Susan's Reviews > I Who Have Never Known Men: A Novel

I Who Have Never Known Men by Jacqueline Harpman
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Jun 11, 11


This is a thought-provoking read. It was listed under the post-apocalypse-futuristic-dystopia genre, but in my mind, it's much more of a psychological-sociological thriller. (That won't make it sound appealing to many, since I may be one of a very small group who would consider sociology to be thrilling. But for that very small group--this is a gem!)

A group of women and one child are kept locked up in an underground cave following an unspecified apocalypse. The unnamed child is the only one who remembers nothing of the "outside world," having been there almost her whole life. She has no family. The other women are not allowed to touch her and barely speak to her. She thus grows up left very much to herself to figure out various aspects of life.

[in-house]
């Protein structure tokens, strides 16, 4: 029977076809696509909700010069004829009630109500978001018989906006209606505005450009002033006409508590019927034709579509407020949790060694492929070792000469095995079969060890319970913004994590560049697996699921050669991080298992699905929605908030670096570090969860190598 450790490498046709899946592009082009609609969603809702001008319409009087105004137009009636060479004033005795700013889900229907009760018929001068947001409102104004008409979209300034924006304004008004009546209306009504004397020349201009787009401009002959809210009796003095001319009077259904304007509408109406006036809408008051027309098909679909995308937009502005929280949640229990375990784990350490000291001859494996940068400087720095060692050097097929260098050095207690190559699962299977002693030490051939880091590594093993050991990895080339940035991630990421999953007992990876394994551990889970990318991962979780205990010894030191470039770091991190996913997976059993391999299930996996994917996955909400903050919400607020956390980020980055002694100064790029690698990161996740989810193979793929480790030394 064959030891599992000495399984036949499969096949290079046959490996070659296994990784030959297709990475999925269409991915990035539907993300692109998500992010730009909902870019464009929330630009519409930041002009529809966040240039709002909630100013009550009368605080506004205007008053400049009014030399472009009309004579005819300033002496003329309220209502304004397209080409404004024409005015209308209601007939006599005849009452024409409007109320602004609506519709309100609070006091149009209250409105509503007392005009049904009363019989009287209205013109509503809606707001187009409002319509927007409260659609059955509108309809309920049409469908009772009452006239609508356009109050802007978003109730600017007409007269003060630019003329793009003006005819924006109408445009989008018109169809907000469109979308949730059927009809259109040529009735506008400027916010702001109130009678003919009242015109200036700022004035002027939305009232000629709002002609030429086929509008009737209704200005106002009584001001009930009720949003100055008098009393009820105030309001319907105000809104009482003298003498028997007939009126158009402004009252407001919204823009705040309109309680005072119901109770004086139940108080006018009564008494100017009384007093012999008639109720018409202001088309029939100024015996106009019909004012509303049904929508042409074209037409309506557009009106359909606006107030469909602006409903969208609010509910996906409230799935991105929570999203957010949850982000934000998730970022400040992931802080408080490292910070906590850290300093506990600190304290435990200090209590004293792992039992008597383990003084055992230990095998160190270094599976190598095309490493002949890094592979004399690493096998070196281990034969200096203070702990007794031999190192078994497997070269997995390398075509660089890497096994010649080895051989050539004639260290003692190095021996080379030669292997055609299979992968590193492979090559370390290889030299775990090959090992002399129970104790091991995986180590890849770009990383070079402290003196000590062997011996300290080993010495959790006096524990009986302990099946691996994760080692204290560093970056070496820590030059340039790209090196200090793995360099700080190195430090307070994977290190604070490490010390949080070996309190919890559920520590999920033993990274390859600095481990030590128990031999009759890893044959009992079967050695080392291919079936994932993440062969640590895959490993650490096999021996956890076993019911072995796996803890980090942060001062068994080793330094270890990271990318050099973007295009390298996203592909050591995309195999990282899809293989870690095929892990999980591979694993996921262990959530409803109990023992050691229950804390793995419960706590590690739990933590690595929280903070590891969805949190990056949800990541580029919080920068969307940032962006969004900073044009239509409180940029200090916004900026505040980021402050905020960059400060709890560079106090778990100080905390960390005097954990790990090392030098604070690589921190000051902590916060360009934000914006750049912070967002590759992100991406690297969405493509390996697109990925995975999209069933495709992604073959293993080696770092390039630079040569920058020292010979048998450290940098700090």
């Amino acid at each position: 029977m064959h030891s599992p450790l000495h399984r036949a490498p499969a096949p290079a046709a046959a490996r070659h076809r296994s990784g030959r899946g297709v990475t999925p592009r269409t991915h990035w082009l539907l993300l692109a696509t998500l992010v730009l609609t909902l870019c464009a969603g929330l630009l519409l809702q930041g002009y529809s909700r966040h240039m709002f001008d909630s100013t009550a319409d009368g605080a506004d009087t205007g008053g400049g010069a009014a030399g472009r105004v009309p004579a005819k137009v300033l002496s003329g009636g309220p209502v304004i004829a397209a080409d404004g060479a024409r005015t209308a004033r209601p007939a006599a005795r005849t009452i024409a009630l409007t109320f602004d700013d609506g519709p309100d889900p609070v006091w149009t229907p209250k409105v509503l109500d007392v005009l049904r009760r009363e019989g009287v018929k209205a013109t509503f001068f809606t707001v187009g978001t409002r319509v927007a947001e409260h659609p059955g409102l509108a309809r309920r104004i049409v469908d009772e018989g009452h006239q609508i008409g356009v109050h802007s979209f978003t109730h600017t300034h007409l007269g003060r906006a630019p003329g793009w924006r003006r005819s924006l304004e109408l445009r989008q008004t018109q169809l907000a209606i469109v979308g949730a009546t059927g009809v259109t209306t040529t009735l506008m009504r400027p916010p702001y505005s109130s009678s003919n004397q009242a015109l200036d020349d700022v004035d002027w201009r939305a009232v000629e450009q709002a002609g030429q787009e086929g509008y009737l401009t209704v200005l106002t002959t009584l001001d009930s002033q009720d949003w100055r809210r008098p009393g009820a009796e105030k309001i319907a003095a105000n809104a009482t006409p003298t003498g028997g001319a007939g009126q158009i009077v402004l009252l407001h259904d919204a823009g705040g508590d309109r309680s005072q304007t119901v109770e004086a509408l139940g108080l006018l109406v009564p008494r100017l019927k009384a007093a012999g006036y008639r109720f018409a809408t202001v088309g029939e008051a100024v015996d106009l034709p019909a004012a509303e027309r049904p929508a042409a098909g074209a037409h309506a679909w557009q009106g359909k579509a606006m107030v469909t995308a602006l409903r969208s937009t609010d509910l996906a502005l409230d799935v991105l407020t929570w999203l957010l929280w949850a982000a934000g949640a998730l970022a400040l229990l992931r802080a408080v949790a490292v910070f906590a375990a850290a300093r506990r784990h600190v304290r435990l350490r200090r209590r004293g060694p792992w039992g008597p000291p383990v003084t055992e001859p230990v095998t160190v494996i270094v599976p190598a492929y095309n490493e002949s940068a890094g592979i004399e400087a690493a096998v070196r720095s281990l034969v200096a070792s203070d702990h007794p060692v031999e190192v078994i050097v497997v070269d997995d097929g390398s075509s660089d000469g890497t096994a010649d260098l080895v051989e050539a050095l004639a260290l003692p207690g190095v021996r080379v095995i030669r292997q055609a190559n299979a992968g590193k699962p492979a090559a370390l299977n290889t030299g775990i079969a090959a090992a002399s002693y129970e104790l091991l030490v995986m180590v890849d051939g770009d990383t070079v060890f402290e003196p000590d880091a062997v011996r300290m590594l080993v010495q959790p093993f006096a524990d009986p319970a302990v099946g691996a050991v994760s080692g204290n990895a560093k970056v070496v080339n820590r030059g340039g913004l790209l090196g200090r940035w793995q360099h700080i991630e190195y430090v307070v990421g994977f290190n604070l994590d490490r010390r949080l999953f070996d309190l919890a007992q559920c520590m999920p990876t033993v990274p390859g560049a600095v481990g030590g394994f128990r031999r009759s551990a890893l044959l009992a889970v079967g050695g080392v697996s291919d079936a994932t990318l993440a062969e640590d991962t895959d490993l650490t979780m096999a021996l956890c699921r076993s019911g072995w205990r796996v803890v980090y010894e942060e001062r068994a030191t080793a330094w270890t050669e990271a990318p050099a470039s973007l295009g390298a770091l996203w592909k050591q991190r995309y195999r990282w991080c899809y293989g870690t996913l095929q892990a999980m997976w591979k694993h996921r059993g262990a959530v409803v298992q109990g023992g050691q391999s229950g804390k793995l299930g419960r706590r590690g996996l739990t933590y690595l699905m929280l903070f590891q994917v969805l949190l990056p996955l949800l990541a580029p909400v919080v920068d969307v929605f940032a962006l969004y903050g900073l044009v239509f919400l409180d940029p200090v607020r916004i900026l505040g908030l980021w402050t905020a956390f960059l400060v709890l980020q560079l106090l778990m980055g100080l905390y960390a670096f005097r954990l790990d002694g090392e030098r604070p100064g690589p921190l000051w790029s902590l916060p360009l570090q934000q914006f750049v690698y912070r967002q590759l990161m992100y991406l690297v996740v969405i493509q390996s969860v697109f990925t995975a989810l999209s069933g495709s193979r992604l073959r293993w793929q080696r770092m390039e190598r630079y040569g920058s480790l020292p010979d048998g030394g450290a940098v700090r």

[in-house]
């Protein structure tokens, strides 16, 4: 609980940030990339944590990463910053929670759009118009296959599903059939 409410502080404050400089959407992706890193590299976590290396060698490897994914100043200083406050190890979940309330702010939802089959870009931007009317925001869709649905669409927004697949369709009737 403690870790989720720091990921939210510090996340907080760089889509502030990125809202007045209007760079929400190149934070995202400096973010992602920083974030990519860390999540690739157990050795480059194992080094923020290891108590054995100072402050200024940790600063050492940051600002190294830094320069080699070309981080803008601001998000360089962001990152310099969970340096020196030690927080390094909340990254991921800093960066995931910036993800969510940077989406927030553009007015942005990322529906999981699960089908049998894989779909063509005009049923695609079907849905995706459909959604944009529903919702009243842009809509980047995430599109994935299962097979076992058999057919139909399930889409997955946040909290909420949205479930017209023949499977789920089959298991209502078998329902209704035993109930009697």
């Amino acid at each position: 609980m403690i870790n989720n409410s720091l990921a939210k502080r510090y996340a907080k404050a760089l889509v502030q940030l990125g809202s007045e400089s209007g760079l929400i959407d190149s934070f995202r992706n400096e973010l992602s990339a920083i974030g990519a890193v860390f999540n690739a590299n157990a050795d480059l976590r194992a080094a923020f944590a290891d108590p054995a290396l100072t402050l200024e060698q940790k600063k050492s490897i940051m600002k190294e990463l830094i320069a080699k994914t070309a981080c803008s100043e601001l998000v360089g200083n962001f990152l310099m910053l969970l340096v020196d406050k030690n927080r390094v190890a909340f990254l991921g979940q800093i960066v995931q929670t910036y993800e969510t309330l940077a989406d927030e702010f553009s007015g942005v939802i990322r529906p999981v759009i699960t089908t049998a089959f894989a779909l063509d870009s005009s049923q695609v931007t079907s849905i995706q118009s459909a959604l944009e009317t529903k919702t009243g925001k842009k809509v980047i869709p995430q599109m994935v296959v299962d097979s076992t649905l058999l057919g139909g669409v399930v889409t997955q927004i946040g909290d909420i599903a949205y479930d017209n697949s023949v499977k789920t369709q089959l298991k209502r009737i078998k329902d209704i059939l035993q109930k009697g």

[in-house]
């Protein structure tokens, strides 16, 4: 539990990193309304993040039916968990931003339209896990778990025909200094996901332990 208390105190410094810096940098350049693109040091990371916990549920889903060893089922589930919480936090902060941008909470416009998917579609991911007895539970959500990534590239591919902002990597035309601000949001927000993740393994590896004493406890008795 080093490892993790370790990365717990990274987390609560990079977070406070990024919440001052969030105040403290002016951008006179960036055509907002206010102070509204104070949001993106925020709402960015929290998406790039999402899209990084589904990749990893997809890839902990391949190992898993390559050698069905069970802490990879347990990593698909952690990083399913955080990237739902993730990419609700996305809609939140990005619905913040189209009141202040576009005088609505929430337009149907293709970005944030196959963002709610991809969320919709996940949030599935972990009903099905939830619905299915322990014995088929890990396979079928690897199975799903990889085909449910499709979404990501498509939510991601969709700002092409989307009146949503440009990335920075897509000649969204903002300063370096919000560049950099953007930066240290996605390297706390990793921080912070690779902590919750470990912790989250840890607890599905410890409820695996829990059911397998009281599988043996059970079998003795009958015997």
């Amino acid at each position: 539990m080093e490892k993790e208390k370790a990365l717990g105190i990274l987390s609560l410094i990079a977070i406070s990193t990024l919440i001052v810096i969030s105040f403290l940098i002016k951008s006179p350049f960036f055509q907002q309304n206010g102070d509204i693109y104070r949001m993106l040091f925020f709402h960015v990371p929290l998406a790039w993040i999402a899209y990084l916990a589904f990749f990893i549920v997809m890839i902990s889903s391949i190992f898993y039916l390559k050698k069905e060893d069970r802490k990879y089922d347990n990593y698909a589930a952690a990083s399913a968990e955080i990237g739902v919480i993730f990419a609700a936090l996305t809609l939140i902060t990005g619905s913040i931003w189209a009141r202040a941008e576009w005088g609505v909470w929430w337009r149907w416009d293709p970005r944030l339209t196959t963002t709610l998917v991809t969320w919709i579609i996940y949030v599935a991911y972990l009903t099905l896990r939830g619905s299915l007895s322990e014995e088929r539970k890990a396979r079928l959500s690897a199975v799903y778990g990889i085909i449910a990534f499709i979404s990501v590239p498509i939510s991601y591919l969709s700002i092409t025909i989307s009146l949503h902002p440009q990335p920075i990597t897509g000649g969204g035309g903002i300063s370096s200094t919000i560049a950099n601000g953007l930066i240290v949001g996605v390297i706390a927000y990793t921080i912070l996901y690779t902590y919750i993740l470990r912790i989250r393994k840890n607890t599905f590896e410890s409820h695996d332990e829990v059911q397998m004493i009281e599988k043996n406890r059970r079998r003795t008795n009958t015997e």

Note: This is not science fiction. There is no cathartic moment when the details of the disaster fall into place. If you're looking for that, you will be sorely disappointed. Although it felt somewhat unsatisfying in that aspect, it was more than thorough in its philosophical exploration of human consciousness--both collective and individual. It sticks with you after you've finished.
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